STUDIES AND MODELS
Several projects, models, and a great number of studies were needed to make this colossal statue. It required about eight years of work, in which other professionals cooperated besides the sculptor: geologists, architects, engineers, and many workers.
In Florence, in my studio at the Istituto d’Arte, I made a series of models, about 1.20 metres tall, among which two emerged particularly; then finally one was chosen.
After this, still in my studio in Florence, I enlarged the chosen model to 5 metres, working directly in plaster, and developing all the themes proposed in the small model. Thus I created a “large model” that was exactly one quarter of the one that would be definitively erected on the mountain. Then I cut the “large model” into 12 pieces and enlarged each of them.
I moulded the 12 pieces in clay, one by one, in the large size (i.e. in a one-to-four ratio), so as to achieve a total height of 21 metres from head to foot. Plaster moulds were obtained from each of these pieces, then, in turn, they were cut into an indefinite number of sections, depending on several needs, in particular that of facilitating their transportation.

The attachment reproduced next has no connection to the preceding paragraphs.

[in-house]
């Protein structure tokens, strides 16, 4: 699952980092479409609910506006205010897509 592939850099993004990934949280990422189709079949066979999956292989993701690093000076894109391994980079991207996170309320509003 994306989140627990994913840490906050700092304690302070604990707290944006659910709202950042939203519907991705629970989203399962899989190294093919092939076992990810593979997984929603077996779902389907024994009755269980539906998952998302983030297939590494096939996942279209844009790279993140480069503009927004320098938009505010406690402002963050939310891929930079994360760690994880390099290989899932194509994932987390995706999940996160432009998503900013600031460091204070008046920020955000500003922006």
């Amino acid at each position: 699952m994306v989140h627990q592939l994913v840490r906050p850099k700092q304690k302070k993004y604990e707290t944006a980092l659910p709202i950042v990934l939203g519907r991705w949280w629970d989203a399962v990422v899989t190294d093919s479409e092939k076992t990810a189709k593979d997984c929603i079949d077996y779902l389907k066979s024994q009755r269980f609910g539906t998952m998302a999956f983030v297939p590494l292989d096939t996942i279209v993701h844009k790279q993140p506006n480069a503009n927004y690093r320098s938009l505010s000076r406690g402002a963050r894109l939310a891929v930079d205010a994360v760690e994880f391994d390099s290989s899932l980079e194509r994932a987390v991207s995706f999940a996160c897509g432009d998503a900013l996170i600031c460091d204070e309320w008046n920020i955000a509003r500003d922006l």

These plaster mould sections were reinforced with wood and bamboo, not iron, in order to avoid their becoming too heavy, making transportation even more problematic than it already was. They were several hundreds, their sizes were quite diversified, and they formed a highly fragile aggregate. They were carried by means of large lorries with trailer up to the top of Mount San Biagio of Maratea, towering 630 metres above the sea below it (it would have been a long, interminable line of lorries, if they had all travelled at the same time).